I feel it is safe to assume that people who buy electric cars do so because they feel that doing so will help protect environmental quality and slow climate change. Is that really the case?
Based on the 2015 Paris Agreement, there will need to be a 50-fold increase in electric vehicles worldwide. With current technology, that means a huge increase in the use of lithium-ion batteries. Their manufacture uses natural graphite, cobalt and nickel.
Most of the graphite comes from China and in order to get one ton of natural graphite, 1,250 tons of earth must be mined. About 60 percent of the cobalt mined comes from the Congo and most of the nickel mined comes from Russia. The constituents that make up a lithium-ion battery don’t just appear. They must be extracted via mining and most of that mining is done in remote areas of countries with far less stringent regulations than mining companies in the U.S. would operate under. Extracting the materials used to make the batteries that power electric vehicles is nasty business.
If the goal of the Paris Agreement is met, electric-vehicle manufacture will comprise 90 percent of the lithium-ion market by 2025. Is that good for the environment? Scientists now know that electric vehicles can generate more, not less, carbon emissions than gas or diesel-powered vehicles.
How can that possibly be? While actually driving the vehicle can result in emission reductions, the other
parts of its life-cycle – mining the raw
materials, processing the mined
materials to extract the desired components, transporting them from remote areas to the location where the raw materials are combined into the manufacture of a lithium-ion battery, manufacturing the batteries and the subsequent recycling of the batteries – are very carbon intensive.
Producing an electric vehicle contributes about two times as much to climate change and uses about two times as much energy to produce as a comparable combustion-engine vehicle.
The batteries have about a 10-year effective life (when they produce enough energy to power a vehicle). That’s about how long it takes for an electric-powered vehicle to break even with a
traditional combustion engine – the problem is that most people only keep a car for 5-7 years.
Thus, not only did electric-car drivers actually contribute more, not less carbon, to the climate change phenomenon, they actually made a poor financial investment, i.e. they never recaptured the incremental cost of the electric vehicle over the gas- or diesel-powered version via a savings in fuel cost.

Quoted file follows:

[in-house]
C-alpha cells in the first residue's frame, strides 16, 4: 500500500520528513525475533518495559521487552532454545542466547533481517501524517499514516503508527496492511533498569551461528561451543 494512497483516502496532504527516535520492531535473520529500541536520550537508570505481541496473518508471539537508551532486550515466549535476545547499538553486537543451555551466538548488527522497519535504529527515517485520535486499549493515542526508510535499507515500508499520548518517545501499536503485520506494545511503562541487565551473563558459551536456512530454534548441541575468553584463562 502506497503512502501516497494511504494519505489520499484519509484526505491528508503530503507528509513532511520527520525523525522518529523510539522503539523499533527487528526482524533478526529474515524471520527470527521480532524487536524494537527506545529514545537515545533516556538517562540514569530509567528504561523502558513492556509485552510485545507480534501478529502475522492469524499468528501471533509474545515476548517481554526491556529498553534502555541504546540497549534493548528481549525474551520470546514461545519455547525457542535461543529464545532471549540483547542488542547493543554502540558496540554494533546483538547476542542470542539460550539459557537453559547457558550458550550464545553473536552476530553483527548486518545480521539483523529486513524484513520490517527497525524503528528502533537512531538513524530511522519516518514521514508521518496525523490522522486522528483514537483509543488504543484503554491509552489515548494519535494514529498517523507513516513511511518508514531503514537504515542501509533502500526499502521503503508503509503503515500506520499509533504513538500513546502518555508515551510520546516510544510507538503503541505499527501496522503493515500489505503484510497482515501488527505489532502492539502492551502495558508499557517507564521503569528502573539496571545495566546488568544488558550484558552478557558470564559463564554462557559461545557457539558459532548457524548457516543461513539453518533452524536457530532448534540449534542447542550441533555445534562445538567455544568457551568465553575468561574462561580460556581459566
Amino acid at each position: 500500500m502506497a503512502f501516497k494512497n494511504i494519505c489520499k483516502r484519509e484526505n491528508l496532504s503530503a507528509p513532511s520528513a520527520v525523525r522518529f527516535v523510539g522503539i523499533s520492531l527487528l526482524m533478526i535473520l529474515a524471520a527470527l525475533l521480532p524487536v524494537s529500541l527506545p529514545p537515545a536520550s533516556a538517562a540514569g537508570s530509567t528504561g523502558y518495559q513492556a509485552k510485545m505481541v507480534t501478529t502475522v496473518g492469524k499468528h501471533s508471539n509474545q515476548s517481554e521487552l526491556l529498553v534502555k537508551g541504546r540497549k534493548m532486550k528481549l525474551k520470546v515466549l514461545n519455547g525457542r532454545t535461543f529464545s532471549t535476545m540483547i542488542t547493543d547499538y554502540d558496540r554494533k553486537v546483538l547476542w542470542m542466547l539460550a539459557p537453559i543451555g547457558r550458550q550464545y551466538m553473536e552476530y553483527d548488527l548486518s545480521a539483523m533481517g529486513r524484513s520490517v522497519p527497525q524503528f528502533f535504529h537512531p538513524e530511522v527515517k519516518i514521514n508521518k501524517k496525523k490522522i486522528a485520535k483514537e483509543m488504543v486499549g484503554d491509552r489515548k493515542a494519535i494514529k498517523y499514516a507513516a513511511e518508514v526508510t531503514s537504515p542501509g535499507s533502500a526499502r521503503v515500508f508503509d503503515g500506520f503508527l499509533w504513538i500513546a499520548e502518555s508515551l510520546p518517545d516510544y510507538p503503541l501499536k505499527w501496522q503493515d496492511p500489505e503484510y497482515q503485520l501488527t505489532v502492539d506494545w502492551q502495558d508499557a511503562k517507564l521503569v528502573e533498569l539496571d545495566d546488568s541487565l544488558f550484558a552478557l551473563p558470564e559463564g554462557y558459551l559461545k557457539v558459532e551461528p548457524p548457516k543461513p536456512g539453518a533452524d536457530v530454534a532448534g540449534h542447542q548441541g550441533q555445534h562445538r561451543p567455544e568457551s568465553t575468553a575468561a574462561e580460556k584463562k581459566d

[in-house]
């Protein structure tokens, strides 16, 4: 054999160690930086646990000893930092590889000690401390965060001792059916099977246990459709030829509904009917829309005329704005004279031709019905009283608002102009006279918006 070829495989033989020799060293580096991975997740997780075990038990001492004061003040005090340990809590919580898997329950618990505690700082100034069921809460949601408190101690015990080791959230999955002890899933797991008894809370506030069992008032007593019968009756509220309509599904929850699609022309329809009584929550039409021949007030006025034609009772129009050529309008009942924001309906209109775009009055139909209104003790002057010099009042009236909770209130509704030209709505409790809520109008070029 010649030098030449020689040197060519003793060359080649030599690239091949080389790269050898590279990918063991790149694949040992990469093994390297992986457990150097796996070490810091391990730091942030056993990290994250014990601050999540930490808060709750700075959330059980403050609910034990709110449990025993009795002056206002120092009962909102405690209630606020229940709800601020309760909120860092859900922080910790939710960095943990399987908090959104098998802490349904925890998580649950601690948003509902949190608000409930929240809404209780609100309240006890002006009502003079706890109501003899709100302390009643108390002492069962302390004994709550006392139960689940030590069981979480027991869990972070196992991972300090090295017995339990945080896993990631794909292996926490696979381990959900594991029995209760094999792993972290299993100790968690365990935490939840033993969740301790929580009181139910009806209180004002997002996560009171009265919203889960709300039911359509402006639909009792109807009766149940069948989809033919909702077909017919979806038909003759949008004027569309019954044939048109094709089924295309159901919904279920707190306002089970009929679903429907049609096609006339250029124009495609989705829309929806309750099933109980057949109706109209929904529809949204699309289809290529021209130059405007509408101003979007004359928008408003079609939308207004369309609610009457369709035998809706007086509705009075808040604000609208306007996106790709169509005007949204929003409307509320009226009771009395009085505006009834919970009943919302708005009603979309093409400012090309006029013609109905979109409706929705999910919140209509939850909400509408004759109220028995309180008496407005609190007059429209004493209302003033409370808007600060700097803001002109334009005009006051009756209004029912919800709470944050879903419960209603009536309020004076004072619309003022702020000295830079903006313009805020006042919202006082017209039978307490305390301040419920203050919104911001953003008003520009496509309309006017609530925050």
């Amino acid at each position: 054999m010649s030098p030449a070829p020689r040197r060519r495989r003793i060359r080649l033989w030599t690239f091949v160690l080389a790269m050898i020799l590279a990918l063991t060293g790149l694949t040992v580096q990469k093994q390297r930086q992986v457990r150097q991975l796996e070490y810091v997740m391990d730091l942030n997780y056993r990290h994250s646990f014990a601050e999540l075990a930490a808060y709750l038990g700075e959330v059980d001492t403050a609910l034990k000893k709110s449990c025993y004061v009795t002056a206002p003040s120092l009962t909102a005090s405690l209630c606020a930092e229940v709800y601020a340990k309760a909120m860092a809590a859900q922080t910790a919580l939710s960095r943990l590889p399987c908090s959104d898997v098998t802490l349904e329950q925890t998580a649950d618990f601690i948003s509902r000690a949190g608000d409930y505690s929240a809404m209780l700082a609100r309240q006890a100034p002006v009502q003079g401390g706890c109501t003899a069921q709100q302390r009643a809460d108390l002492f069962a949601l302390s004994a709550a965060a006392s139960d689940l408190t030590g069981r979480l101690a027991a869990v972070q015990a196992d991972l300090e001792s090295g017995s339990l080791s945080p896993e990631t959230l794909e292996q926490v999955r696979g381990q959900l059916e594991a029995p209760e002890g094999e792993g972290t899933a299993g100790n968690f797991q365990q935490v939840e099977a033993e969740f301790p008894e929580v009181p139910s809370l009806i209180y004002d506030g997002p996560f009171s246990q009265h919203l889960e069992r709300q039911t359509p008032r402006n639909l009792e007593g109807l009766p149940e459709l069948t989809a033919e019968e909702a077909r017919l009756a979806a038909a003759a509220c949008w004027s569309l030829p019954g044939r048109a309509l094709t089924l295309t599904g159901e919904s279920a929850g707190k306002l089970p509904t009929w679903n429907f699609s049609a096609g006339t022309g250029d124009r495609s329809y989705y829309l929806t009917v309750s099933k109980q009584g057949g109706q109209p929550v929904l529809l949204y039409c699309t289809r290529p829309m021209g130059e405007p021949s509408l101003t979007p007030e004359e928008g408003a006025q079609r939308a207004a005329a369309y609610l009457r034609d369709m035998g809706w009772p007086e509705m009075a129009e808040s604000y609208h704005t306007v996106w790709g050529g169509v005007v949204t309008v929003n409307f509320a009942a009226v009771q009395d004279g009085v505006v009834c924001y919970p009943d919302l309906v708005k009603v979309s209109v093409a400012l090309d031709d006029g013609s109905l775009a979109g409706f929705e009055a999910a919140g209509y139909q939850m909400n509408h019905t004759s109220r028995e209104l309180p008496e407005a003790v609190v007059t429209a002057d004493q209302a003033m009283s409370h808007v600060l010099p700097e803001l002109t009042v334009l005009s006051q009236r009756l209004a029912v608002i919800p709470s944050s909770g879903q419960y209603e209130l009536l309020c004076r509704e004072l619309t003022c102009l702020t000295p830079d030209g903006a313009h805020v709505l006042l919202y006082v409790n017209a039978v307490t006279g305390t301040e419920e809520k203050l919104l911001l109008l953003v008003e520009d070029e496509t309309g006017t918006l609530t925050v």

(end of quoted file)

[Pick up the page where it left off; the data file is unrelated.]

What about recycling the batteries at the end of their “useful” life? Because of the rarity of the metals involved, recycling is essential. The problem is cost.
Recycling a lithium-ion battery costs five times as much as it did to mine the material. To get one ton of graphite, 28 tons of batteries must be recycled. However, if they aren’t recycled, someone, either the vehicle owner or the manufacturer, will face the cost of hazardous waste disposal.
Are we really saving electricity by using electric vehicles? The dirty little secret that no one likes to talk about is that the vehicles have to be plugged into a source of energy to recharge the batteries. This is often done at night for two reasons.
First, daytime is the period when the cars are being used for transportation. Second, it’s cheaper (an economic decision) to plug them in at night because you’re billed at a cheaper “off-peak-power” rate.
But the real question is this – what is the source of the electricity? Is it a nasty old coal-fired power-plant or a solar plant? Since solar panels don’t work at night, it’s most likely coming from a coal-fired plant. Whoops!
As we collectively seek energy sources that are capable of meeting our needs, are “environmentally friendly” and cost effective, it is important that we not engage in symbolism over substance. There is no one “silver bullet”, but there are options that allow us to use combinations of currently available energy sources that minimize environmental impacts.
In closing, I’d like to quote one of my fellow authors for this series. In an earlier column focused on Populism, he stated, “for there can be no political independence without economic independence.” I submit that it is not only the “evil” large corporations that can stifle independence.
Consider, for example, those groups or individuals who, based on their biases either for or against certain forms of energy, deprive others in our community from economic opportunity.
a former DEC commissioner
in the Pataki Administration
and an environmental
lives in West Davenport.